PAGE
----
• Fran ann Fran ann
    September 08, 2008
    verbal abuse
    Fran ann Fran ann
    September 08, 2008

    My father in law gets verbally abusive to his caregiver wife at times.  He swears, complains unreasonably, whines.  It really hurts her feelings, and she feels helpless.  He is 83 yr old, suffering from heart failure, and quite weak and helpless.

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FROM OUR EXPERTS

  • AFA Social Services
    Health Guide
    September 10, 2008
    AFA Social Services
    Health Guide
    September 10, 2008

    It is understandable that the feelings of your father-in-law's wife are hurt. However, it might be helpful if she tries to interpret his behavior differently. Although it must not be easy to receive verbal abuse from her own spouse, the fact that she is feeling hurt and helpless may suggest that she is taking his actions personally rather than seeing them as a symptom of his dementia and/or any other illnesses, and perhaps a general feeling of vulnerability and worry about his health, and not as a motivated attack to hurt or insult her. He may not be able to control his outbursts at this point, but she could attempt to mentally reframe the situation for herself and utilize basic redirection techniques to manage him. If she finds that he is complaining unreasonably and being verbally abusive, she can simply reply to him by validating his concerns and quickly changing the subject onto something more positive. It is usually helpful to find the one thing you know he enjoys and will be happy to engage in at any time. If he loves taking strolls, for example, she can respond with "I understand you are unhappy with the situation and I wouldn't want you to be unhappy. How about we go for a walk in the park and get some fresh air?" At this point, she may find herself more successful as he might be distracted enough to forget about his complaints and transition onto to a more pleasant topic. It is also advisable to discuss this matter with a physician to determine if there are treatments to ameliorate his physical or psychological symptoms of distress. You might also be interested in joining a local support group in your area to connect with other caregivers who are facing similar situations. For support group listings, please contact the AFA at (866) 232-8484.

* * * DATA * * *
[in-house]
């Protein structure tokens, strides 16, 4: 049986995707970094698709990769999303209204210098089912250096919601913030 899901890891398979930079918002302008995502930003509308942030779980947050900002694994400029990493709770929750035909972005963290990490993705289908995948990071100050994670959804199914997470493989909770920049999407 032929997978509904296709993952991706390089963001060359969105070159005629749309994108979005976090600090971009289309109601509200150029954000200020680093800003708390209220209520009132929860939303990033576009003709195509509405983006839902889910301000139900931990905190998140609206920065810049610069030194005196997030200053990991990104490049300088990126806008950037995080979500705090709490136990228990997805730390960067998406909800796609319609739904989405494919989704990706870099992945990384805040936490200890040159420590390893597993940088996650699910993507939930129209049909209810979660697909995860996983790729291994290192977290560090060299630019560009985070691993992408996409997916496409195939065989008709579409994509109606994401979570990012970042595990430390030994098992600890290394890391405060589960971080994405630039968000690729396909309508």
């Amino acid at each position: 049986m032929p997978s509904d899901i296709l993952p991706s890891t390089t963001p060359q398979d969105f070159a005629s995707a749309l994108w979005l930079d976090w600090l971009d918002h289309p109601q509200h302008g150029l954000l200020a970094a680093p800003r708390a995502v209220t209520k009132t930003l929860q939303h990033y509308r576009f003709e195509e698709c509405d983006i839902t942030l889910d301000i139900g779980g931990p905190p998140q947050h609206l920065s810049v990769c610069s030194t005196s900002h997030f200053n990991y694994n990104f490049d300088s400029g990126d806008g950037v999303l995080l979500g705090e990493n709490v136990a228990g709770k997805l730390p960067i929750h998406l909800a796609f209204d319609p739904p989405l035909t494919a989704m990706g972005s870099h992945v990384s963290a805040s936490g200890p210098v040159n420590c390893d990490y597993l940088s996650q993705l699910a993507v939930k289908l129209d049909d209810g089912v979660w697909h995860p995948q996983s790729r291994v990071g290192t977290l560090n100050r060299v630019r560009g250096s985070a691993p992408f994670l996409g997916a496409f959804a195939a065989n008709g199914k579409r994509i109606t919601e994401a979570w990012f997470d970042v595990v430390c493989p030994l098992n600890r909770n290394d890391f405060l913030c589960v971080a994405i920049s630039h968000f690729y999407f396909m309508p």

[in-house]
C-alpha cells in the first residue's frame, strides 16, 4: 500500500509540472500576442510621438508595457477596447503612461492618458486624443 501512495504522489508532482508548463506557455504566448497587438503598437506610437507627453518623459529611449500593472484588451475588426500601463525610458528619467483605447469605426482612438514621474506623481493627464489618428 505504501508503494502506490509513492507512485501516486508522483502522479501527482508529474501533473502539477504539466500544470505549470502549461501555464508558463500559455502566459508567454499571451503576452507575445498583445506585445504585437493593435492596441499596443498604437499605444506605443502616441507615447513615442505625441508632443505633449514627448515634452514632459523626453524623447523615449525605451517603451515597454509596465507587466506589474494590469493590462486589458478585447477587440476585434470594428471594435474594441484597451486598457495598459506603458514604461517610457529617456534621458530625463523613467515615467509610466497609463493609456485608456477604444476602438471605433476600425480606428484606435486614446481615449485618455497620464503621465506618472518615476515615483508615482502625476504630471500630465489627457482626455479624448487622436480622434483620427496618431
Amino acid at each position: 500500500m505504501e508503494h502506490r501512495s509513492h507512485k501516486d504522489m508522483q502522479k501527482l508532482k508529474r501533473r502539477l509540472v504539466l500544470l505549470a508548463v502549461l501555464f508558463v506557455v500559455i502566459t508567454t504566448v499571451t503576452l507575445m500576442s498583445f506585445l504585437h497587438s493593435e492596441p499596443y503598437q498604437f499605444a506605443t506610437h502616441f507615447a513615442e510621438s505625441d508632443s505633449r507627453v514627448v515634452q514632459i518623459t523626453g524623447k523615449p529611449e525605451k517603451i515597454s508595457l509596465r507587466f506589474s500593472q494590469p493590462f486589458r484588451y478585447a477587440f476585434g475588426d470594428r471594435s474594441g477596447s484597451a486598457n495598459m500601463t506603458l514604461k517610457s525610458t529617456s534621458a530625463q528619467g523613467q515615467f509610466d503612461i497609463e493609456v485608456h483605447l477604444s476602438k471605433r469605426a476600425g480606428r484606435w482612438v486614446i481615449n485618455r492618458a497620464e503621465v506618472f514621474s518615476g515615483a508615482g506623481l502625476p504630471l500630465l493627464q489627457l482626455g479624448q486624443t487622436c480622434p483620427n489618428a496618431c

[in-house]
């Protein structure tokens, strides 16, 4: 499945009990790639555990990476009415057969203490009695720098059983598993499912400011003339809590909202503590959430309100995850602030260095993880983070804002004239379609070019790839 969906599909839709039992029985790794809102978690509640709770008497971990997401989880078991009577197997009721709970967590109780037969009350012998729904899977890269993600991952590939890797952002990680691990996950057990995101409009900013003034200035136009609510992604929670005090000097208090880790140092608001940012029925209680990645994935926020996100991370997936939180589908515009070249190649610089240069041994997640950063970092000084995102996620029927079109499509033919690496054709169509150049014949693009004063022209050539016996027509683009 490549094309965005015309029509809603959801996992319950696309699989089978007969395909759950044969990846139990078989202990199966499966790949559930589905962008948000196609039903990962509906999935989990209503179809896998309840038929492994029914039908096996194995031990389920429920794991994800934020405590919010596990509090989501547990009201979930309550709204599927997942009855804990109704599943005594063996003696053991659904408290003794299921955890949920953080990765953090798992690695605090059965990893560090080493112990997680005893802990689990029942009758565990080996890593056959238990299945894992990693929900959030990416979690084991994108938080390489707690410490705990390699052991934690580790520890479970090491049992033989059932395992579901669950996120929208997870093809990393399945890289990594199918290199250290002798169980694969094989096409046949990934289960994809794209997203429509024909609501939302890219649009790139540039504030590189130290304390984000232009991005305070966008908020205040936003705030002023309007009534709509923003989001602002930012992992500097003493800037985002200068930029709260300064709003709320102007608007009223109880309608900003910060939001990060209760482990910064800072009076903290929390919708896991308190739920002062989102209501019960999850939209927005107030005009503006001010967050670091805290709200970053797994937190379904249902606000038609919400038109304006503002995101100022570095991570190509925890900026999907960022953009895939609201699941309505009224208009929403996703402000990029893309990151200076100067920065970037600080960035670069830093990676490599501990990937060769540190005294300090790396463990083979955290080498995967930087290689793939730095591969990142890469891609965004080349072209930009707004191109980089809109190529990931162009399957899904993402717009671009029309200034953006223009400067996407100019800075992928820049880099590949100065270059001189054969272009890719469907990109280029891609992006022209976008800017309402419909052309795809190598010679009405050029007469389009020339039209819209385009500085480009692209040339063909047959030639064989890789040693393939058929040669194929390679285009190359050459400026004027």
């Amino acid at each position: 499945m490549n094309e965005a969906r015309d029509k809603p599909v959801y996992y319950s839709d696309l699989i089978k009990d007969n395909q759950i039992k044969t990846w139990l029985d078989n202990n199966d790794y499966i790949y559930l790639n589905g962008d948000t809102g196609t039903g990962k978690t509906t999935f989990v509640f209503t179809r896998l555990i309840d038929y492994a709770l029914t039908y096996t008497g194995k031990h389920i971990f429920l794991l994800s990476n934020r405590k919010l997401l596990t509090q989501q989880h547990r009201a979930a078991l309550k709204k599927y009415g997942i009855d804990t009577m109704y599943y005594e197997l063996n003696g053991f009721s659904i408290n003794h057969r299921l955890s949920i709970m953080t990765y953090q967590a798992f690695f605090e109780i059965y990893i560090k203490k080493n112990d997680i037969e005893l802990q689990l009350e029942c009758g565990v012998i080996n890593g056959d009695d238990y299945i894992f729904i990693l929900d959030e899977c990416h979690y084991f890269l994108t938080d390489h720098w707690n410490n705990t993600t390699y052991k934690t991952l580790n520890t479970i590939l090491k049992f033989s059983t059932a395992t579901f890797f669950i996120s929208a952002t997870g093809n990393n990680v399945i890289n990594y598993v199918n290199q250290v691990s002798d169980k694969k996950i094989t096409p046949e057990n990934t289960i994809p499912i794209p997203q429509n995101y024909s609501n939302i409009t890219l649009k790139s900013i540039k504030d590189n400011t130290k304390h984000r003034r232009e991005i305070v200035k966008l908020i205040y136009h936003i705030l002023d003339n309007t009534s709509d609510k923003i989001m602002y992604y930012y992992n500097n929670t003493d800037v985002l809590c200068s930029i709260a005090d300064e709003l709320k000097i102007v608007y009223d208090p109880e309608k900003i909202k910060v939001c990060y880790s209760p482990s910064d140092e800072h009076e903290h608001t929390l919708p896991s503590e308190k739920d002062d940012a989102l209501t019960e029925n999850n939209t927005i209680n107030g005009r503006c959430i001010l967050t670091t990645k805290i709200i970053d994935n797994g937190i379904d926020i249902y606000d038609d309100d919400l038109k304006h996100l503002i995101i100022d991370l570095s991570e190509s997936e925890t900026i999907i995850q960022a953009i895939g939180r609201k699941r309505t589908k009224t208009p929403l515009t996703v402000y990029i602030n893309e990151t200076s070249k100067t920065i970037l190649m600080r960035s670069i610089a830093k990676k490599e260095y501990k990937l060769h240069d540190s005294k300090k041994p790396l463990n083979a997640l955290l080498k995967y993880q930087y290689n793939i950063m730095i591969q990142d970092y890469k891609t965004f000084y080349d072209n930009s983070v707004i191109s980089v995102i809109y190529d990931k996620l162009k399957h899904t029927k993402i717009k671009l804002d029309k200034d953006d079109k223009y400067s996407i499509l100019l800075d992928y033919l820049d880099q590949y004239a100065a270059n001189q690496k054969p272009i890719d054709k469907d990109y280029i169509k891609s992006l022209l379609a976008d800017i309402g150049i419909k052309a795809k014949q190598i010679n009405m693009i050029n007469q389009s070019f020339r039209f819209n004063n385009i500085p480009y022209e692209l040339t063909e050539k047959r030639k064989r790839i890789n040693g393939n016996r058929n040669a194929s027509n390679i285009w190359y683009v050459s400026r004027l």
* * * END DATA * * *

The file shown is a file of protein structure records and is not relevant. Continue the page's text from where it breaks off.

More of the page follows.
FROM OUR COMMUNITY

  • NC
    NC
    September 16, 2008
    NC
    NC
    September 16, 2008

    The answer from AFA is very good. I just want to add that for her sake, if she is really victimized to the point of too much abuse, you may want her to keep some distance for a while. Maybe the children can take care of him for some time. I know some

    members here took over as caregivers for the parents when the spouse could not cope anymore. His wife's health is also important. So don't take it without a limit. She needs to draw a line. If he goes physically abusive, she will need to stay away from him. There are many options for caring for your FIL, so please make sure his wife is not abused too much.

     

    Regards,

    Nina

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